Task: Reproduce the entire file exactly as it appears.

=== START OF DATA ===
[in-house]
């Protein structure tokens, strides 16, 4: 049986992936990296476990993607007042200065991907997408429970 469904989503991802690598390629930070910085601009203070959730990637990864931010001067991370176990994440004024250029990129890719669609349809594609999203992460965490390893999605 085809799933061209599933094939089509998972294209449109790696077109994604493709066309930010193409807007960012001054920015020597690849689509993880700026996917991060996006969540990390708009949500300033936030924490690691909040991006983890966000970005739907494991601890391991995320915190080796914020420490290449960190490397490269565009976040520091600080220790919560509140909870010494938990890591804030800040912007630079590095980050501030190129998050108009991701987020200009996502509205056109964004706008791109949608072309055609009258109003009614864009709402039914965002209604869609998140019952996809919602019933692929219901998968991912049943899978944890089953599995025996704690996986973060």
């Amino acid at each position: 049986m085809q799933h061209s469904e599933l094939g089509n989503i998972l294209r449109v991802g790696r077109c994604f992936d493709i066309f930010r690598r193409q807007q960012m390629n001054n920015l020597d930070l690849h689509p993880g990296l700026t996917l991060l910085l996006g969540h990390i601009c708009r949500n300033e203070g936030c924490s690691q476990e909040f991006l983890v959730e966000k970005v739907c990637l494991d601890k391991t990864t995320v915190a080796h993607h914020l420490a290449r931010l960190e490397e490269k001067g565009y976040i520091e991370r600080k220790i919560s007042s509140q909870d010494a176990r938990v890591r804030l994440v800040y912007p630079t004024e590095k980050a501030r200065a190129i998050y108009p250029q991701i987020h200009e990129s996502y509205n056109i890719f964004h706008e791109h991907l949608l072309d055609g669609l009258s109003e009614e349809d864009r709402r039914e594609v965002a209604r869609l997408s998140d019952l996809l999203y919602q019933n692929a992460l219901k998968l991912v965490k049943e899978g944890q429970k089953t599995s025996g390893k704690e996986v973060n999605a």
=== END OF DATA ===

[in-house]
């Protein structure tokens, strides 16, 4: 049986992936990296476990993607007042200065991907997408429970 469904989503991802690598390629930070910085601009203070959730990637990864931010001067991370176990994440004024250029990129890719669609349809594609999203992460965490390893999605 085809799933061209599933094939089509998972294209449109790696077109994604493709066309930010193409807007960012001054920015020597690849689509993880700026996917991060996006969540990390708009949500300033936030924490690691909040991006983890966000970005739907494991601890391991995320915190080796914020420490290449960190490397490269565009976040520091600080220790919560509140909870010494938990890591804030800040912007630079590095980050501030190129998050108009991701987020200009996502509205056109964004706008791109949608072309055609009258109003009614864009709402039914965002209604869609998140019952996809919602019933692929219901998968991912049943899978944890089953599995025996704690996986973060």
């Amino acid at each position: 049986m085809q799933h061209s469904e599933l094939g089509n989503i998972l294209r449109v991802g790696r077109c994604f992936d493709i066309f930010r690598r193409q807007q960012m390629n001054n920015l020597d930070l690849h689509p993880g990296l700026t996917l991060l910085l996006g969540h990390i601009c708009r949500n300033e203070g936030c924490s690691q476990e909040f991006l983890v959730e966000k970005v739907c990637l494991d601890k391991t990864t995320v915190a080796h993607h914020l420490a290449r931010l960190e490397e490269k001067g565009y976040i520091e991370r600080k220790i919560s007042s509140q909870d010494a176990r938990v890591r804030l994440v800040y912007p630079t004024e590095k980050a501030r200065a190129i998050y108009p250029q991701i987020h200009e990129s996502y509205n056109i890719f964004h706008e791109h991907l949608l072309d055609g669609l009258s109003e009614e349809d864009r709402r039914e594609v965002a209604r869609l997408s998140d019952l996809l999203y919602q019933n692929a992460l219901k998968l991912v965490k049943e899978g944890q429970k089953t599995s025996g390893k704690e996986v973060n999605a």